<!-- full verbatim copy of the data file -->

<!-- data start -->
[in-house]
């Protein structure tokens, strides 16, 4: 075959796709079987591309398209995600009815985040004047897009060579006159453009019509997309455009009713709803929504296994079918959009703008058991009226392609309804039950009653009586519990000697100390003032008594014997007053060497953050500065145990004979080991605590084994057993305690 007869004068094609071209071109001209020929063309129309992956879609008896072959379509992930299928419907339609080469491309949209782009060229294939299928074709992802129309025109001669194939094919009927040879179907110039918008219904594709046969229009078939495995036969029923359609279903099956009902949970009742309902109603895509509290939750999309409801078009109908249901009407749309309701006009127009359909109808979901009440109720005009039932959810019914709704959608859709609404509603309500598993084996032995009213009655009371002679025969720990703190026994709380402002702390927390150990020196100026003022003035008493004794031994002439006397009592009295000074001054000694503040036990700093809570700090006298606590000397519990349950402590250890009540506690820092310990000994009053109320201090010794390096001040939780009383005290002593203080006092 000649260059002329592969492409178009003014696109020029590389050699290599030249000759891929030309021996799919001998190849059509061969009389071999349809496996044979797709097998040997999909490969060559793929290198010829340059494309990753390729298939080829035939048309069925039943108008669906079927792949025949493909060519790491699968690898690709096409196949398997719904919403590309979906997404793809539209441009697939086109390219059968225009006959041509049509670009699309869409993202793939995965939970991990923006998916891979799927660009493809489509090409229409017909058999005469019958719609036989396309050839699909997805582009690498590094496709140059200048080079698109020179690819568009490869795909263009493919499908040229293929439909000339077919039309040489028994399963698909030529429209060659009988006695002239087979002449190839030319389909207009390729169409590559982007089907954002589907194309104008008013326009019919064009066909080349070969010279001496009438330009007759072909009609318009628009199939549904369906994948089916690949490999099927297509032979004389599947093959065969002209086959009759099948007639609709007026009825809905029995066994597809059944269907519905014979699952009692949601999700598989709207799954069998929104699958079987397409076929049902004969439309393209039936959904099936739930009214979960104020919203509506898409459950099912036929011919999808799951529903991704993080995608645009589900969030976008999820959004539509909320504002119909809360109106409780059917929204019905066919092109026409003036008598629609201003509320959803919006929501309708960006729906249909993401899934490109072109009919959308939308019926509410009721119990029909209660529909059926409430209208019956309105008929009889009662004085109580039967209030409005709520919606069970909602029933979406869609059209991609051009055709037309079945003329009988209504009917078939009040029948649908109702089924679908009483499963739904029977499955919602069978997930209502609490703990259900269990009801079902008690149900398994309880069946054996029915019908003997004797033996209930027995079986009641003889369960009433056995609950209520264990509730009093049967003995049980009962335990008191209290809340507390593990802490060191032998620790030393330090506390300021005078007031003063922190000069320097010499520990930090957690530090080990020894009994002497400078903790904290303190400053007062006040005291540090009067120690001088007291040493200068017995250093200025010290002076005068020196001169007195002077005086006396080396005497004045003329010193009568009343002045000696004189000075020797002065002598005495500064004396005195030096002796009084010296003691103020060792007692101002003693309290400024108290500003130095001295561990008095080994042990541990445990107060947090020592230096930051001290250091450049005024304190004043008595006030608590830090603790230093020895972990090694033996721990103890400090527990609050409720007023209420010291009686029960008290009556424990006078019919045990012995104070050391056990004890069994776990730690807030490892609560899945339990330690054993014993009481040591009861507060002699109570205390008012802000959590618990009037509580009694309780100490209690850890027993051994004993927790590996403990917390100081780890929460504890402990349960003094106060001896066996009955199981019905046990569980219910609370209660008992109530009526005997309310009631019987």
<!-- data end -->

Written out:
[in-house]
């Protein structure tokens, strides 16, 4: 075959796709079987591309398209995600009815985040004047897009060579006159453009019509997309455009009713709803929504296994079918959009703008058991009226392609309804039950009653009586519990000697100390003032008594014997007053060497953050500065145990004979080991605590084994057993305690 007869004068094609071209071109001209020929063309129309992956879609008896072959379509992930299928419907339609080469491309949209782009060229294939299928074709992802129309025109001669194939094919009927040879179907110039918008219904594709046969229009078939495995036969029923359609279903099956009902949970009742309902109603895509509290939750999309409801078009109908249901009407749309309701006009127009359909109808979901009440109720005009039932959810019914709704959608859709609404509603309500598993084996032995009213009655009371002679025969720990703190026994709380402002702390927390150990020196100026003022003035008493004794031994002439006397009592009295000074001054000694503040036990700093809570700090006298606590000397519990349950402590250890009540506690820092310990000994009053109320201090010794390096001040939780009383005290002593203080006092 000649260059002329592969492409178009003014696109020029590389050699290599030249000759891929030309021996799919001998190849059509061969009389071999349809496996044979797709097998040997999909490969060559793929290198010829340059494309990753390729298939080829035939048309069925039943108008669906079927792949025949493909060519790491699968690898690709096409196949398997719904919403590309979906997404793809539209441009697939086109390219059968225009006959041509049509670009699309869409993202793939995965939970991990923006998916891979799927660009493809489509090409229409017909058999005469019958719609036989396309050839699909997805582009690498590094496709140059200048080079698109020179690819568009490869795909263009493919499908040229293929439909000339077919039309040489028994399963698909030529429209060659009988006695002239087979002449190839030319389909207009390729169409590559982007089907954002589907194309104008008013326009019919064009066909080349070969010279001496009438330009007759072909009609318009628009199939549904369906994948089916690949490999099927297509032979004389599947093959065969002209086959009759099948007639609709007026009825809905029995066994597809059944269907519905014979699952009692949601999700598989709207799954069998929104699958079987397409076929049902004969439309393209039936959904099936739930009214979960104020919203509506898409459950099912036929011919999808799951529903991704993080995608645009589900969030976008999820959004539509909320504002119909809360109106409780059917929204019905066919092109026409003036008598629609201003509320959803919006929501309708960006729906249909993401899934490109072109009919959308939308019926509410009721119990029909209660529909059926409430209208019956309105008929009889009662004085109580039967209030409005709520919606069970909602029933979406869609059209991609051009055709037309079945003329009988209504009917078939009040029948649908109702089924679908009483499963739904029977499955919602069978997930209502609490703990259900269990009801079902008690149900398994309880069946054996029915019908003997004797033996209930027995079986009641003889369960009433056995609950209520264990509730009093049967003995049980009962335990008191209290809340507390593990802490060191032998620790030393330090506390300021005078007031003063922190000069320097010499520990930090957690530090080990020894009994002497400078903790904290303190400053007062006040005291540090009067120690001088007291040493200068017995250093200025010290002076005068020196001169007195002077005086006396080396005497004045003329010193009568009343002045000696004189000075020797002065002598005495500064004396005195030096002796009084010296003691103020060792007692101002003693309290400024108290500003130095001295561990008095080994042990541990445990107060947090020592230096930051001290250091450049005024304190004043008595006030608590830090603790230093020895972990090694033996721990103890400090527990609050409720007023209420010291009686029960008290009556424990006078019919045990012995104070050391056990004890069994776990730690807030490892609560899945339990330690054993014993009481040591009861507060002699109570205390008012802000959590618990009037509580009694309780100490209690850890027993051994004993927790590996403990917390100081780890929460504890402990349960003094106060001896066996009955199981019905046990569980219910609370209660008992109530009526005997309310009631019987």